Almost one year ago, Microsoft released its Next-Gen video game system the Xbox One, which was in direct competition with Sony’s Playstation 4. Both sides concentrated heavily on marketing their product against the competition.  Microsoft’s tactic was to coin the Xbox One as an “all-in-one entertainment package”. With the ability to replace a home’s cable box, DVD/Blue Ray player, and stereo, and of course play video games, the Xbox One became a product that someone of all ages and demographics could use and interact with. Its homepage already offers video and banner ad opportunities among others, but the question remains: What else can it do?

The Xbox One has some unique abilities that impact the advertising potential. The system has the ability to run two programs at once on a split screen. So someone can watch live TV and surf the web or they can play video games while listening to music. In addition, everything on the Xbox One has the ability to be voice controlled so users can simply say “Watch TV” and the system will oblige. Finally, switching from one program to another is seamless as no loading or waiting screens are necessary. Every switch is instantaneous.  But given the diverse functionality of the product, what does the future hold for advertising possibilities?

First of all, let’s look at the TV function of the Xbox One. As it stands, the Xbox One acts in lieu of a cable box or DVR as a user can import their TV guide and watch live TV through the system. Just like a DVR, the Xbox One can pause, rewind, and record programs. But what does that mean for advertisers? Imagine someone is watching the football game on Sunday and a commercial comes on for a product. They can simply pause the football game through voice command and then ask the Xbox to bring up a separate screen so they can search for the product on the internet. This creates an instant reaction to a company’s advertisement. The same scenario could happen with functions like Hulu, Netflix, ESPN, and Skype. All it does is create the opportunity for a more immediate reaction to advertisements.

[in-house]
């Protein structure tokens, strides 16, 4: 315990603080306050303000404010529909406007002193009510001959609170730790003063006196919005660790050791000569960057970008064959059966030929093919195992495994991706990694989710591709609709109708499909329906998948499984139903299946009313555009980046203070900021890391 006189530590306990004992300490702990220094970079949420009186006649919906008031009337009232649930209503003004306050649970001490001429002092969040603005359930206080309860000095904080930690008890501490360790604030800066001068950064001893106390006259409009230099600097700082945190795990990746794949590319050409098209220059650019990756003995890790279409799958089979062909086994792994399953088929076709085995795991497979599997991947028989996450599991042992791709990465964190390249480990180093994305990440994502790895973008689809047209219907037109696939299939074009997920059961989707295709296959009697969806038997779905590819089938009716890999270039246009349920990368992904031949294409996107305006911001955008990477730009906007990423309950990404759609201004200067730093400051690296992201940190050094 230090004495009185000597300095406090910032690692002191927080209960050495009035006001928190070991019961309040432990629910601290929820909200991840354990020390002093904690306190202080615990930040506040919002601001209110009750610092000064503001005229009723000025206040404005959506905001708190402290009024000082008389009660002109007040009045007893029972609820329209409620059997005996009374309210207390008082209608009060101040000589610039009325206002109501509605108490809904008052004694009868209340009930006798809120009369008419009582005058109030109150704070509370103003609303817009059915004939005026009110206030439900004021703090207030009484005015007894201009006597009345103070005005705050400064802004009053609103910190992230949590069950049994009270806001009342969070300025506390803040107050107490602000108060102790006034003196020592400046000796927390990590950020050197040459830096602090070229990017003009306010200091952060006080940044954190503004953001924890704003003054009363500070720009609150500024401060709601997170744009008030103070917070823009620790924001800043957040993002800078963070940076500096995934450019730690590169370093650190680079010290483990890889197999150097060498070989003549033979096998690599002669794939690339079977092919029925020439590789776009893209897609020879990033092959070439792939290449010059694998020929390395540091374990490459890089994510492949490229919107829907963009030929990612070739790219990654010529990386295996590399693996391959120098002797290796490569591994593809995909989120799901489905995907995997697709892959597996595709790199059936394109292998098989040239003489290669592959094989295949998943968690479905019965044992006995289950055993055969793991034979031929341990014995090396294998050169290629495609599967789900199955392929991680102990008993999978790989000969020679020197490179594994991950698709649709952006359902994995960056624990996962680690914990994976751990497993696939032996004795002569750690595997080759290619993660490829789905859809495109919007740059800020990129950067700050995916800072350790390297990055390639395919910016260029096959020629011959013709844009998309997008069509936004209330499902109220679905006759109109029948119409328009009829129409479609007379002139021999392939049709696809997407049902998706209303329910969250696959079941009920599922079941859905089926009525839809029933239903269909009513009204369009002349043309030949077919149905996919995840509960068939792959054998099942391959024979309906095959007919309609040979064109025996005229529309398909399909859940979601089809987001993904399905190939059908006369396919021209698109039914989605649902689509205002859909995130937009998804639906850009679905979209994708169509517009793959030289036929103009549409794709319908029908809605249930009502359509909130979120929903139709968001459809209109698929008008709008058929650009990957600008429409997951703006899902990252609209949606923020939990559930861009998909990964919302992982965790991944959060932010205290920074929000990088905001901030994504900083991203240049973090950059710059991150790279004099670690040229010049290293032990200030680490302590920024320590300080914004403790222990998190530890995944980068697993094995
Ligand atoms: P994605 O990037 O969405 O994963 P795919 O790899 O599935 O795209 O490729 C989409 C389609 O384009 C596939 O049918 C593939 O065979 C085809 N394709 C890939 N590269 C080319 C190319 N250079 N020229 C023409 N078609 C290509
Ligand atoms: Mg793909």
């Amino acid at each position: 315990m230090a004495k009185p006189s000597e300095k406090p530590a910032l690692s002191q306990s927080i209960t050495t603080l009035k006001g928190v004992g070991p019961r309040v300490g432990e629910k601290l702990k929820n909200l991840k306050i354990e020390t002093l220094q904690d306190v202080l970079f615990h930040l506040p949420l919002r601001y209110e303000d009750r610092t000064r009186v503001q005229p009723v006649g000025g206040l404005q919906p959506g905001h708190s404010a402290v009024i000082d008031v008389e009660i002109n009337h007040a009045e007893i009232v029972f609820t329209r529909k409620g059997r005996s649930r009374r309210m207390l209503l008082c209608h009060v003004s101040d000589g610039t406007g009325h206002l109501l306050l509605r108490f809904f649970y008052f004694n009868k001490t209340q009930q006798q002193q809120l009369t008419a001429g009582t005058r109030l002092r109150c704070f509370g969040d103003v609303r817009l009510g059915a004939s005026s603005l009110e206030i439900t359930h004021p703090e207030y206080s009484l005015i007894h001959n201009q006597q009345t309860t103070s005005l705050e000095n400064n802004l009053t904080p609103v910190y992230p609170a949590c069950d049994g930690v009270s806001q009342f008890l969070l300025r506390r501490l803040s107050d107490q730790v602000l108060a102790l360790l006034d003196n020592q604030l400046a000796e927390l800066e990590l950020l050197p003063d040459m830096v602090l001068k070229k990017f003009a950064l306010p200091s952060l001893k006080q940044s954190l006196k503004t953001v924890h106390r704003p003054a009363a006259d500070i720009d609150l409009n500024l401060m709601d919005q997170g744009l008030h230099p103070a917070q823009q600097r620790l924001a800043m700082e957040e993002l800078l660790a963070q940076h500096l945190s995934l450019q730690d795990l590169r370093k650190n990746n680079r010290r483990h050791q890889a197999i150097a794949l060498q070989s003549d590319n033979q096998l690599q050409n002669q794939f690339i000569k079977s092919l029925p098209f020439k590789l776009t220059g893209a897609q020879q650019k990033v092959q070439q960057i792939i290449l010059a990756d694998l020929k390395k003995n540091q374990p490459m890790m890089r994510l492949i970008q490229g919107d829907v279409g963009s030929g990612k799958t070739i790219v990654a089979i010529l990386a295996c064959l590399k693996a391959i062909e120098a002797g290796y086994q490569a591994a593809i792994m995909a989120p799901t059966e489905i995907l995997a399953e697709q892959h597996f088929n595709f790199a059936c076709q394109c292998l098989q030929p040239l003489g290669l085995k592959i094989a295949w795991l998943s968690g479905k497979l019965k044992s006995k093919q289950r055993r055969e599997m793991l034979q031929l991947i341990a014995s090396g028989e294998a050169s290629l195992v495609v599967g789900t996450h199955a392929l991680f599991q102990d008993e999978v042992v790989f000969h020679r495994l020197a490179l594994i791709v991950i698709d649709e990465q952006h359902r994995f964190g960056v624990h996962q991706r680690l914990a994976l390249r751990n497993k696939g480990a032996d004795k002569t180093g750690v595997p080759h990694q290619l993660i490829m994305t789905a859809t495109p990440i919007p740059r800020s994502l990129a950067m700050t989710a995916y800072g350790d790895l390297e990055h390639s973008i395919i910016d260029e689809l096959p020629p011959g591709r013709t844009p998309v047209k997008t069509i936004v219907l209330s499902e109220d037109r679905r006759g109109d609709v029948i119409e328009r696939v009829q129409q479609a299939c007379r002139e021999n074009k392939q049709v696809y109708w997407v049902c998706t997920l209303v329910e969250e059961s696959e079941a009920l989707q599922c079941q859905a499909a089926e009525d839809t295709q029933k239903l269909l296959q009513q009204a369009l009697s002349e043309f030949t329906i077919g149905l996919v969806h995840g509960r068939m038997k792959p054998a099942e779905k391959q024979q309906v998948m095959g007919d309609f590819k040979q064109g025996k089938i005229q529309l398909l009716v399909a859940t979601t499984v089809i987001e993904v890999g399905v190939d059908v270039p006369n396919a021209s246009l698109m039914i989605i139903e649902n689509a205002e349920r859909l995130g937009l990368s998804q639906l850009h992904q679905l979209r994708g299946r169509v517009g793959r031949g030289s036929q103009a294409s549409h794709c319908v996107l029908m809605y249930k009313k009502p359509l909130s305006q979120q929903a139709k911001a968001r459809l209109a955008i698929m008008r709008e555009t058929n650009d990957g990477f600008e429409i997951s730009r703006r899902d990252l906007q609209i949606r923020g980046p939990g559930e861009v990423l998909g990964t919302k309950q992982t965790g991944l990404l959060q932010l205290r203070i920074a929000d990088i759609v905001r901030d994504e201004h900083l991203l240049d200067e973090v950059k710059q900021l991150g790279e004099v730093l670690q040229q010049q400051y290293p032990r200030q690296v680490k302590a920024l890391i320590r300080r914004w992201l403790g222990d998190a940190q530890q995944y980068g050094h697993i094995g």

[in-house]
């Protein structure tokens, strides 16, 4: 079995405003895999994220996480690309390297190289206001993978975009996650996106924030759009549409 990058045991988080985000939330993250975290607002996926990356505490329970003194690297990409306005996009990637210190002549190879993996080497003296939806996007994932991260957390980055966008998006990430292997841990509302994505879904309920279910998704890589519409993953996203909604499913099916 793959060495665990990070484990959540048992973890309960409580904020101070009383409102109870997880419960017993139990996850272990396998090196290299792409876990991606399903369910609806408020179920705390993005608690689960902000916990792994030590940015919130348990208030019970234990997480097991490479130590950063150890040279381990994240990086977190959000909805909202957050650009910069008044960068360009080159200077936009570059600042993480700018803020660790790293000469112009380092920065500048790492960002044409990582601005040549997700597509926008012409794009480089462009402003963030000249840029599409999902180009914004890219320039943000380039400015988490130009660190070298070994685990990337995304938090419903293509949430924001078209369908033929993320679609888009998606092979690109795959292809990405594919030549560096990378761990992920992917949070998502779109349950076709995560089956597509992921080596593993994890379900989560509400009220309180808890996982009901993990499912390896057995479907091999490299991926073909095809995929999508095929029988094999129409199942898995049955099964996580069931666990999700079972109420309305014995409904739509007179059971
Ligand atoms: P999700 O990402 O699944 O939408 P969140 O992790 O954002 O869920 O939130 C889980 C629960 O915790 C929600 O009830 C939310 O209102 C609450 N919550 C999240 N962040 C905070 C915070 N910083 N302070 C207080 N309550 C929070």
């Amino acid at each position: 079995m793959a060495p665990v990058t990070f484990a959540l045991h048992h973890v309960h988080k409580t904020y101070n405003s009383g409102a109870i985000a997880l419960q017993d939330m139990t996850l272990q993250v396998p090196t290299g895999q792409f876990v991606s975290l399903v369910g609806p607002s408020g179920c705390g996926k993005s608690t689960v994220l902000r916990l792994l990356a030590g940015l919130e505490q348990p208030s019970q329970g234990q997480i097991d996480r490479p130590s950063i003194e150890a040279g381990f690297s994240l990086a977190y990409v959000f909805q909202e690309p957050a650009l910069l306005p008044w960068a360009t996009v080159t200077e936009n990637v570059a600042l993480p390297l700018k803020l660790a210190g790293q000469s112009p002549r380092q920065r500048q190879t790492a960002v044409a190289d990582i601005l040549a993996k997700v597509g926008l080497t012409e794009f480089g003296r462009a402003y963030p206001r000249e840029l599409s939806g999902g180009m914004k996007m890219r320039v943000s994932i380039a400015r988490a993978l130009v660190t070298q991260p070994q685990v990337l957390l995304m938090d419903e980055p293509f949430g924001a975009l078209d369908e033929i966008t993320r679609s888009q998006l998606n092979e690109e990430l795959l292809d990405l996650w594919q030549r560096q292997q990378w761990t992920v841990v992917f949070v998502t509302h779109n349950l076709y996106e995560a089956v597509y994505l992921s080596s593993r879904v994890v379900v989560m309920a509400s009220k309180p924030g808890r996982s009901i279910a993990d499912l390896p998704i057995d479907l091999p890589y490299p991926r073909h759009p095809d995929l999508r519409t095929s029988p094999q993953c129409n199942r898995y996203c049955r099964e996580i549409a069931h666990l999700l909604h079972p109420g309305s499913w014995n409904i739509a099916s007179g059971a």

While the above scenario is something that can easily play out right now, let’s look at a couple future possibilities. One opportunity is for the Xbox One to take the initiative and “know” what ads are running at any given time on the system. If an audio ad is running for a certain product, the user could just say “more info” and the system would automatically bring up a page with information on the particular product. This could apply to TV spots, YouTube video ads, and any other medium. Another opportunity for the Xbox One to be more attractive to future advertisers is the camera and voice functions. As it stands now, the Xbox One can recognize voices and know what user it is interacting with. But what if Microsoft can take it one step further and use the camera to recognize everyone in the room. They could then serve ads to target the dad who likes to golf and the daughter who likes horses when they watch television together but then later that day target the mom who is an avid reader. These scenarios offer immense possibilities for companies when it comes to developing creative, reaching target audiences, and tracking ad interactions.

Finally, let’s look at the one thing that everyone associates the Xbox One with, videogames. Videogame producers have long pushed back against including any sort of advertisements in conjunction with their games. One opportunity that is there however is with the dreaded loading screen. Some videogame companies use interesting graphics, some use music, and even some use little mini-games, but all of these developers struggle with how to load the game and certain levels without boring the player or taking too long. Here is where Microsoft and the Xbox One could step in and offer the ability to advertise with short video segments during this down time. The player could then interact like he or she does with any ad and simply pause the game if they wish to learn more.

The Xbox One is certainly an interesting device for advertisers, not only for the placements it can provide, but how it can impact any other advertisements that may be shown. Since the Playstation 4 concentrated mostly on the videogame aspect, it does not have many of these capabilities. It does not have the voice control, split screen, or the home media aspect. This limits its appeal as an advertising source for the future though the potential is still there if Sony wishes to update its console to drive advertising. For the moment though, Microsoft and the Xbox One seem to be ahead of the game. Only the future will tell if this is a fad or something that will be built upon.